Japanese govt eyes fully online divorce mediation settlements

The government will submit a bill to the ordinary Diet session as soon as early March that will likely make it possible for the entire divorce mediation process to be conducted via web conferencing.

The bill, which is set to amend a law that governs divorce cases, will allow the intentions of both parties to be confirmed online, with no need for couples to appear before a family court.

The move is aimed at making it easier for people to separate during the spread of the novel coronavirus virus, and help reduce the emotional stress suffered by victims of domestic violence.

Generally, divorces in Japan are mediated by a committee comprising judges and other individuals. Discussions on such issues as child-rearing expenses and parental authority take place at a family court, often over several sittings. If the parties can agree to terms, the committee can confirm the desire of both sides to divorce and conclude the mediation.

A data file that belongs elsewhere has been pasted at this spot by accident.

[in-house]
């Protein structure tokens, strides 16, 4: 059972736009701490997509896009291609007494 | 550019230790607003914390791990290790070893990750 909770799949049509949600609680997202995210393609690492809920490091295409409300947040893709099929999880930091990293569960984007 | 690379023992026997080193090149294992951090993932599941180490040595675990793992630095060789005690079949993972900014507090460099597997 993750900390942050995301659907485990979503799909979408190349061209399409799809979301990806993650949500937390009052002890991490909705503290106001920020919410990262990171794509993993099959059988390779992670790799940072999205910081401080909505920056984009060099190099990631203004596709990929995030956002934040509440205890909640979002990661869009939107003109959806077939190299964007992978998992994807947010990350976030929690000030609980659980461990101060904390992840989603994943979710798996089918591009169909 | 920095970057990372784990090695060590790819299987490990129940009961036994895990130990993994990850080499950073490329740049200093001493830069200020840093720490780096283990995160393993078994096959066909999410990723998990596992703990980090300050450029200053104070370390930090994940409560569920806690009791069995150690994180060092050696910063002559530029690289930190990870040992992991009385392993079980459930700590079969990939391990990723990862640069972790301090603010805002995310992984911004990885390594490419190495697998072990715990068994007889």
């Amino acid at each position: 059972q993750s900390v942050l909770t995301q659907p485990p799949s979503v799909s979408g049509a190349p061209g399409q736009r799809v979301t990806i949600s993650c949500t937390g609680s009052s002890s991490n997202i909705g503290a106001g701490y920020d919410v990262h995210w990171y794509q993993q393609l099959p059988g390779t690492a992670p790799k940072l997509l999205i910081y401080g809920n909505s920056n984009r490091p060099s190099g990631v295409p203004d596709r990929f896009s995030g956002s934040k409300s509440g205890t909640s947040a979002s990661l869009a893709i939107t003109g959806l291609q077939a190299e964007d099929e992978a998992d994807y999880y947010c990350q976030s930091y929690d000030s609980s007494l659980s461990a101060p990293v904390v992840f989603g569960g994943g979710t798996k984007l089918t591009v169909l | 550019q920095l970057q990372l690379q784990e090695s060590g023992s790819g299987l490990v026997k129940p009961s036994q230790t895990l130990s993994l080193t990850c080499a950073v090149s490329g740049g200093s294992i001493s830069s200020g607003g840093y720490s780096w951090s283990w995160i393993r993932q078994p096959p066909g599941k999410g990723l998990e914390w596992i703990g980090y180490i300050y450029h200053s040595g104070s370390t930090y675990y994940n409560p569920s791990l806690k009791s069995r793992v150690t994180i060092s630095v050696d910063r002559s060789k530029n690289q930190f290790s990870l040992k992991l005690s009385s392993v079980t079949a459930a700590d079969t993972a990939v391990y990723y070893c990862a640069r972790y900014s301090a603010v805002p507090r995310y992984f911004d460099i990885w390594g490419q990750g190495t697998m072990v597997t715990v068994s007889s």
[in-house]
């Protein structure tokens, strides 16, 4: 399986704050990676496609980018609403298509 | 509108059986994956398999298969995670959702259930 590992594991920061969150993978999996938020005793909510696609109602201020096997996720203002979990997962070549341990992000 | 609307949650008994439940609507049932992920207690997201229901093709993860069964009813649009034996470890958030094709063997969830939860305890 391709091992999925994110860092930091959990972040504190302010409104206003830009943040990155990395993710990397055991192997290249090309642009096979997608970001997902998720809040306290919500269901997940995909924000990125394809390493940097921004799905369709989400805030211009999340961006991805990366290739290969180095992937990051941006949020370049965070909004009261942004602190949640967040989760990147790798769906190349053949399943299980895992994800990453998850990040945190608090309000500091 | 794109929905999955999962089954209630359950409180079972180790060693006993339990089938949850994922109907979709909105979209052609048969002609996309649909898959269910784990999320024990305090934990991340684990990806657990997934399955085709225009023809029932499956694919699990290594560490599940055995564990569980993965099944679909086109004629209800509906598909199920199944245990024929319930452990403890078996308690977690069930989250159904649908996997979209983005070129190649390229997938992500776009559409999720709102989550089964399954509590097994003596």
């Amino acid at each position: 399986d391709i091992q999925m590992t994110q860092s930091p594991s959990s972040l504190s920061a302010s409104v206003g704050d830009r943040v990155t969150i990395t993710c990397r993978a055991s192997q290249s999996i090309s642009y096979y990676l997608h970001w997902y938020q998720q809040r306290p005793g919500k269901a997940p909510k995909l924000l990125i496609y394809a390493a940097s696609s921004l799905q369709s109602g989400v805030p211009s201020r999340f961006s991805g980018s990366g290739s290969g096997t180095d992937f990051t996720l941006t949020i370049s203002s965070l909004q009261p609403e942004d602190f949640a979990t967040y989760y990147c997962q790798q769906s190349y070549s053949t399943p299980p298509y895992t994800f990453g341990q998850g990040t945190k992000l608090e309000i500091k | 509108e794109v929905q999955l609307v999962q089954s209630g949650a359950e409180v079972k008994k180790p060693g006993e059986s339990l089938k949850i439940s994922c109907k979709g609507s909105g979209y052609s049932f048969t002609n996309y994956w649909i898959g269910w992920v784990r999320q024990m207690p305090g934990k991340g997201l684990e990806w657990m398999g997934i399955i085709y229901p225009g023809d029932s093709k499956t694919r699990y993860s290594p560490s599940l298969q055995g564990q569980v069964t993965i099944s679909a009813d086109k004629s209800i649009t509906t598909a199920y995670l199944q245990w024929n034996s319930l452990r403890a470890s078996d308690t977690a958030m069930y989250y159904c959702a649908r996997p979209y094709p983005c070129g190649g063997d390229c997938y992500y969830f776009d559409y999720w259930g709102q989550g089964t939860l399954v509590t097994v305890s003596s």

Presently, most divorce-settlement procedures can be settled online, but official confirmation of each party’s intention to separate must be carried out face-to-face.

The thinking behind the present situation runs thus: Divorce is an important decision that deeply affects personal status. Accordingly, the intentions of the parties involved must be confirmed in person.

With the spread of the coronavirus, however, face-to-face meetings have been avoided and the use of web conferencing has increased, leading the government to consider revising the law.

About 16,000 to 22,000 divorces have been settled through mediation in each of the last five years, according to Supreme Court statistics for the past five years.